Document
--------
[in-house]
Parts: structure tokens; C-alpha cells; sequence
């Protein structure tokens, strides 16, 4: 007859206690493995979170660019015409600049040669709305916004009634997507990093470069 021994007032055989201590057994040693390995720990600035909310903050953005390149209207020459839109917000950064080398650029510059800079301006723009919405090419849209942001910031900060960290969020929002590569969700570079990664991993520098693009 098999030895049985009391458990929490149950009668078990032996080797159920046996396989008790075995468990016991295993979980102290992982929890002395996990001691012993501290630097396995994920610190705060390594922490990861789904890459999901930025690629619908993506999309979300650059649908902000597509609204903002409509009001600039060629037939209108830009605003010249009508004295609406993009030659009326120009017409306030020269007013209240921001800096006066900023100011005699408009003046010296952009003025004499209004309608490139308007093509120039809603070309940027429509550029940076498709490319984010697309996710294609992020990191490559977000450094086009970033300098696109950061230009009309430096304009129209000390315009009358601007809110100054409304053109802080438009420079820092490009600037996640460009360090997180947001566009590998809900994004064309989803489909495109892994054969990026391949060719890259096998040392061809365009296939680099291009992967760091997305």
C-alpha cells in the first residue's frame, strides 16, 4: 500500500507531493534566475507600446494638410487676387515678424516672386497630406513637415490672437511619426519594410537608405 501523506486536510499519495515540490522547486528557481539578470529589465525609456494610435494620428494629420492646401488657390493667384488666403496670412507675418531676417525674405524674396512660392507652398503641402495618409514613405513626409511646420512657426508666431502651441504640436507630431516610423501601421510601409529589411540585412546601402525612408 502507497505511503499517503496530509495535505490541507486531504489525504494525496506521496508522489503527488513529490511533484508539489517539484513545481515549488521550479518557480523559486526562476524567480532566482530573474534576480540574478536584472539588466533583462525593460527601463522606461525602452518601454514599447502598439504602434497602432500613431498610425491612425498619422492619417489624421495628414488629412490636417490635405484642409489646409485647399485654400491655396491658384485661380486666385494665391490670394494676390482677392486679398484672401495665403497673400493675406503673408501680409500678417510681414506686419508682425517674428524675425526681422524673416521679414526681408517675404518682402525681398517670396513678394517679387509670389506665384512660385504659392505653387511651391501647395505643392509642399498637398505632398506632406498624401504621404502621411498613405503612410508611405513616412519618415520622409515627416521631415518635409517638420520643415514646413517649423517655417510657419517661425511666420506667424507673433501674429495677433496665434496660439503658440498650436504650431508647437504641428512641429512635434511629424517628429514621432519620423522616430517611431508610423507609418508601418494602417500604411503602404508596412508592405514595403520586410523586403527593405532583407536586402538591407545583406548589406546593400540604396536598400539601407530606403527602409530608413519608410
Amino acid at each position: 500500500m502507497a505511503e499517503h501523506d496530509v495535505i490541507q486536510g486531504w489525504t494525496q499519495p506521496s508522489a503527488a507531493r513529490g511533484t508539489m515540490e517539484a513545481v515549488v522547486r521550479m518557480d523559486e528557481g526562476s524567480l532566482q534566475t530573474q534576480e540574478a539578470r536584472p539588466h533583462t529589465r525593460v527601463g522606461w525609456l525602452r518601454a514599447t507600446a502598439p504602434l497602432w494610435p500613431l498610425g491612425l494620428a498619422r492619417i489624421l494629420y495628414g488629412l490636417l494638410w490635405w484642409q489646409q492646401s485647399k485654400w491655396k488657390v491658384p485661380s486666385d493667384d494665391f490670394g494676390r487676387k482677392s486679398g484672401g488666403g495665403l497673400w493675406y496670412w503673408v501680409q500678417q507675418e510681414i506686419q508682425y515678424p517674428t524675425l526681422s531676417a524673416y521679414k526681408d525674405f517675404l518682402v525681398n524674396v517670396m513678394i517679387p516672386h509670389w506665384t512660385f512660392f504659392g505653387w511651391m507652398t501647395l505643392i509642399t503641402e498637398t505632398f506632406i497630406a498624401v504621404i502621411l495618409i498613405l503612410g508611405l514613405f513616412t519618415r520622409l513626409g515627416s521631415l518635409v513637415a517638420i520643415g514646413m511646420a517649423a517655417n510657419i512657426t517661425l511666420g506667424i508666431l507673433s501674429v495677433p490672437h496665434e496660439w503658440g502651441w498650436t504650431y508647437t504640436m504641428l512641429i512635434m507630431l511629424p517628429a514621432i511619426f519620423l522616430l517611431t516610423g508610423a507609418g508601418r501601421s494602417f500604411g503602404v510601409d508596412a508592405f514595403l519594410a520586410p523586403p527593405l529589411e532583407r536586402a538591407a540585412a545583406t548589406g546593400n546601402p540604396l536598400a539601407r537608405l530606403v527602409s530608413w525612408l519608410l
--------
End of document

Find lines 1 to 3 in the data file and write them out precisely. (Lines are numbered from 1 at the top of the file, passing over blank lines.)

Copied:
[in-house]
Parts: structure tokens; C-alpha cells; sequence
């Protein structure tokens, strides 16, 4: 007859206690493995979170660019015409600049040669709305916004009634997507990093470069 021994007032055989201590057994040693390995720990600035909310903050953005390149209207020459839109917000950064080398650029510059800079301006723009919405090419849209942001910031900060960290969020929002590569969700570079990664991993520098693009 098999030895049985009391458990929490149950009668078990032996080797159920046996396989008790075995468990016991295993979980102290992982929890002395996990001691012993501290630097396995994920610190705060390594922490990861789904890459999901930025690629619908993506999309979300650059649908902000597509609204903002409509009001600039060629037939209108830009605003010249009508004295609406993009030659009326120009017409306030020269007013209240921001800096006066900023100011005699408009003046010296952009003025004499209004309608490139308007093509120039809603070309940027429509550029940076498709490319984010697309996710294609992020990191490559977000450094086009970033300098696109950061230009009309430096304009129209000390315009009358601007809110100054409304053109802080438009420079820092490009600037996640460009360090997180947001566009590998809900994004064309989803489909495109892994054969990026391949060719890259096998040392061809365009296939680099291009992967760091997305």